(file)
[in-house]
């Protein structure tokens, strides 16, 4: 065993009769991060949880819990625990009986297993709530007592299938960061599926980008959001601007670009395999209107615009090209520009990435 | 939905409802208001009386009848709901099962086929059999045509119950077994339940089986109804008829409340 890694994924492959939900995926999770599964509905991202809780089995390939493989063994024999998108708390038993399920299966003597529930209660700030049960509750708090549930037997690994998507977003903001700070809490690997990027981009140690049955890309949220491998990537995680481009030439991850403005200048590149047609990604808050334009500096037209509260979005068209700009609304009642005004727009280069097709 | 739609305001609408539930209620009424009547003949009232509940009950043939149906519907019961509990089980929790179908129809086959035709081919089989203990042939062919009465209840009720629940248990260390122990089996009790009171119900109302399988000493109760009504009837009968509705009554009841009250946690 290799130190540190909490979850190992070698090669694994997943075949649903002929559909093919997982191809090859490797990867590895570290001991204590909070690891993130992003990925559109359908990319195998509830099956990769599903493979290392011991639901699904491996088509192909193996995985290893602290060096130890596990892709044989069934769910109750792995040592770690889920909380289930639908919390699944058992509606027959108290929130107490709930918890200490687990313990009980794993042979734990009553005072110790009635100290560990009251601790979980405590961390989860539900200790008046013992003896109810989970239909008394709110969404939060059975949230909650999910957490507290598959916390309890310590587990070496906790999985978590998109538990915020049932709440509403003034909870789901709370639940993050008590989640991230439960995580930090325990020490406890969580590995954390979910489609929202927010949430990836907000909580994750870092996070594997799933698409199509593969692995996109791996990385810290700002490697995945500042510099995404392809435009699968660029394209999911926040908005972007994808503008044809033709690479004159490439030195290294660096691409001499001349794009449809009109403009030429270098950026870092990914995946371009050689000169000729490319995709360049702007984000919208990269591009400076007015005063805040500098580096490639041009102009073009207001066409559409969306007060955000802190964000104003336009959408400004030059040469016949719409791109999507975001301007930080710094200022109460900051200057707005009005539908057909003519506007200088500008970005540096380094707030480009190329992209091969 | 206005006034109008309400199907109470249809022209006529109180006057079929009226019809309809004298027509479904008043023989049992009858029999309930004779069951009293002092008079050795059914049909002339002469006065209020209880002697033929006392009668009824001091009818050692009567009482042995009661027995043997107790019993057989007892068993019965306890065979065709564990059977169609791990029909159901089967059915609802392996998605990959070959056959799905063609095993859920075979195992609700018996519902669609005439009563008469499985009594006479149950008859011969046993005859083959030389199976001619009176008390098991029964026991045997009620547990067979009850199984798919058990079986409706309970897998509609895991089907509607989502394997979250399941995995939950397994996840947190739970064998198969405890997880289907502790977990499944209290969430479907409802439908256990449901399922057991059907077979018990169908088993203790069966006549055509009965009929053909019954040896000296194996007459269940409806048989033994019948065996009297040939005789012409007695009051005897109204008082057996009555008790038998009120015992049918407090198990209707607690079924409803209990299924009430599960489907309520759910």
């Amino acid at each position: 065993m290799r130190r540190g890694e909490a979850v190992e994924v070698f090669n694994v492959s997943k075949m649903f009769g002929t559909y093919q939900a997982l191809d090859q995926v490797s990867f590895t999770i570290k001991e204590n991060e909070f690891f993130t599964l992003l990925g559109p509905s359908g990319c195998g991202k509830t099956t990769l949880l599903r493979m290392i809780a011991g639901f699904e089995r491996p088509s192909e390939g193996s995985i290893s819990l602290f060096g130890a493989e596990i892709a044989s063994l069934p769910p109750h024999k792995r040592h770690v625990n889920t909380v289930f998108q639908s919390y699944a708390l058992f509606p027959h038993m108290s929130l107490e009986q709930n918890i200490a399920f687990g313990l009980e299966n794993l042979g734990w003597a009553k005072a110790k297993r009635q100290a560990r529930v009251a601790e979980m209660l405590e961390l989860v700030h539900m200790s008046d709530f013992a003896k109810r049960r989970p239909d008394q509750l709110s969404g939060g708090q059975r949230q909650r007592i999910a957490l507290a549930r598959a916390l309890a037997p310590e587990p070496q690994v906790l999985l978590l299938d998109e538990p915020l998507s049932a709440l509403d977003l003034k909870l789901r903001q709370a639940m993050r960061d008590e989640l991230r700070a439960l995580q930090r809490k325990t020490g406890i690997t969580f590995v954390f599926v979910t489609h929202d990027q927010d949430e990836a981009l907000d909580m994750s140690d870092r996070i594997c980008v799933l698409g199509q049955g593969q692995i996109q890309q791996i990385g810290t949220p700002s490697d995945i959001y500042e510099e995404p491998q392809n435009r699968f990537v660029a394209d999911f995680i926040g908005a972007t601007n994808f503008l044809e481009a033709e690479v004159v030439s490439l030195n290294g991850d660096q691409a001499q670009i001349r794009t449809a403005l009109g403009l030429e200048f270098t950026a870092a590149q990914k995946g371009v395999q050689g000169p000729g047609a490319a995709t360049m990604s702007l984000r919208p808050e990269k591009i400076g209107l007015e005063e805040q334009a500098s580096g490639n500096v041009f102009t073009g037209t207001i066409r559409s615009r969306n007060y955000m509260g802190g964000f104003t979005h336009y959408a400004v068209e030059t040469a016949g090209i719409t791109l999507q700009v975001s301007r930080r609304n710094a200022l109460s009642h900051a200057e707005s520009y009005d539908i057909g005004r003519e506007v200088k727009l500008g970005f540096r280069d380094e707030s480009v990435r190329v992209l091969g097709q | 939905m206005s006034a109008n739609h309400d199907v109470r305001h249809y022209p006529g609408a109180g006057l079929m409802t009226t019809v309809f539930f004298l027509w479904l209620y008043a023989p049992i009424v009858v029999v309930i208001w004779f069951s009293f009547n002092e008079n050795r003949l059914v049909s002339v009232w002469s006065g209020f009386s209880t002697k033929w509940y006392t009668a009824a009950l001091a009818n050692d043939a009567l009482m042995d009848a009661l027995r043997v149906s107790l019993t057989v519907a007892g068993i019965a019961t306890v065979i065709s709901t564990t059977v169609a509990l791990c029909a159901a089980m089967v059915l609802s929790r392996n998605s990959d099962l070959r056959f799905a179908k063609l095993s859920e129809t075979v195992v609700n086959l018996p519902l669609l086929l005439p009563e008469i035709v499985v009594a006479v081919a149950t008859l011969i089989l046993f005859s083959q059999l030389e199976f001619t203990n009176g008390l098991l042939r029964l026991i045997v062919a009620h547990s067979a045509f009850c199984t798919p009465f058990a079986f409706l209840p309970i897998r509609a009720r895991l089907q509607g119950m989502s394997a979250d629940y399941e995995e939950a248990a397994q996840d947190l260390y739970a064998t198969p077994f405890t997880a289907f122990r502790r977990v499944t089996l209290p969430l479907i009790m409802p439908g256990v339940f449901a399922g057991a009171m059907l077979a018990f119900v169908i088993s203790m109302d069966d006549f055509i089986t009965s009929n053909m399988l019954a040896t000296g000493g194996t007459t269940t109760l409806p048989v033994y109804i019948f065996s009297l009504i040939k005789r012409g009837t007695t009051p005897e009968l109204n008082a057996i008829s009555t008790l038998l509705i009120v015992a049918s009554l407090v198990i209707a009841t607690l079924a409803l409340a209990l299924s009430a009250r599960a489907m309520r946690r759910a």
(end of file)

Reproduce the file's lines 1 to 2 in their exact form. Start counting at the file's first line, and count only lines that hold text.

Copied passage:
[in-house]
């Protein structure tokens, strides 16, 4: 065993009769991060949880819990625990009986297993709530007592299938960061599926980008959001601007670009395999209107615009090209520009990435 | 939905409802208001009386009848709901099962086929059999045509119950077994339940089986109804008829409340 890694994924492959939900995926999770599964509905991202809780089995390939493989063994024999998108708390038993399920299966003597529930209660700030049960509750708090549930037997690994998507977003903001700070809490690997990027981009140690049955890309949220491998990537995680481009030439991850403005200048590149047609990604808050334009500096037209509260979005068209700009609304009642005004727009280069097709 | 739609305001609408539930209620009424009547003949009232509940009950043939149906519907019961509990089980929790179908129809086959035709081919089989203990042939062919009465209840009720629940248990260390122990089996009790009171119900109302399988000493109760009504009837009968509705009554009841009250946690 290799130190540190909490979850190992070698090669694994997943075949649903002929559909093919997982191809090859490797990867590895570290001991204590909070690891993130992003990925559109359908990319195998509830099956990769599903493979290392011991639901699904491996088509192909193996995985290893602290060096130890596990892709044989069934769910109750792995040592770690889920909380289930639908919390699944058992509606027959108290929130107490709930918890200490687990313990009980794993042979734990009553005072110790009635100290560990009251601790979980405590961390989860539900200790008046013992003896109810989970239909008394709110969404939060059975949230909650999910957490507290598959916390309890310590587990070496906790999985978590998109538990915020049932709440509403003034909870789901709370639940993050008590989640991230439960995580930090325990020490406890969580590995954390979910489609929202927010949430990836907000909580994750870092996070594997799933698409199509593969692995996109791996990385810290700002490697995945500042510099995404392809435009699968660029394209999911926040908005972007994808503008044809033709690479004159490439030195290294660096691409001499001349794009449809009109403009030429270098950026870092990914995946371009050689000169000729490319995709360049702007984000919208990269591009400076007015005063805040500098580096490639041009102009073009207001066409559409969306007060955000802190964000104003336009959408400004030059040469016949719409791109999507975001301007930080710094200022109460900051200057707005009005539908057909003519506007200088500008970005540096380094707030480009190329992209091969 | 206005006034109008309400199907109470249809022209006529109180006057079929009226019809309809004298027509479904008043023989049992009858029999309930004779069951009293002092008079050795059914049909002339002469006065209020209880002697033929006392009668009824001091009818050692009567009482042995009661027995043997107790019993057989007892068993019965306890065979065709564990059977169609791990029909159901089967059915609802392996998605990959070959056959799905063609095993859920075979195992609700018996519902669609005439009563008469499985009594006479149950008859011969046993005859083959030389199976001619009176008390098991029964026991045997009620547990067979009850199984798919058990079986409706309970897998509609895991089907509607989502394997979250399941995995939950397994996840947190739970064998198969405890997880289907502790977990499944209290969430479907409802439908256990449901399922057991059907077979018990169908088993203790069966006549055509009965009929053909019954040896000296194996007459269940409806048989033994019948065996009297040939005789012409007695009051005897109204008082057996009555008790038998009120015992049918407090198990209707607690079924409803209990299924009430599960489907309520759910």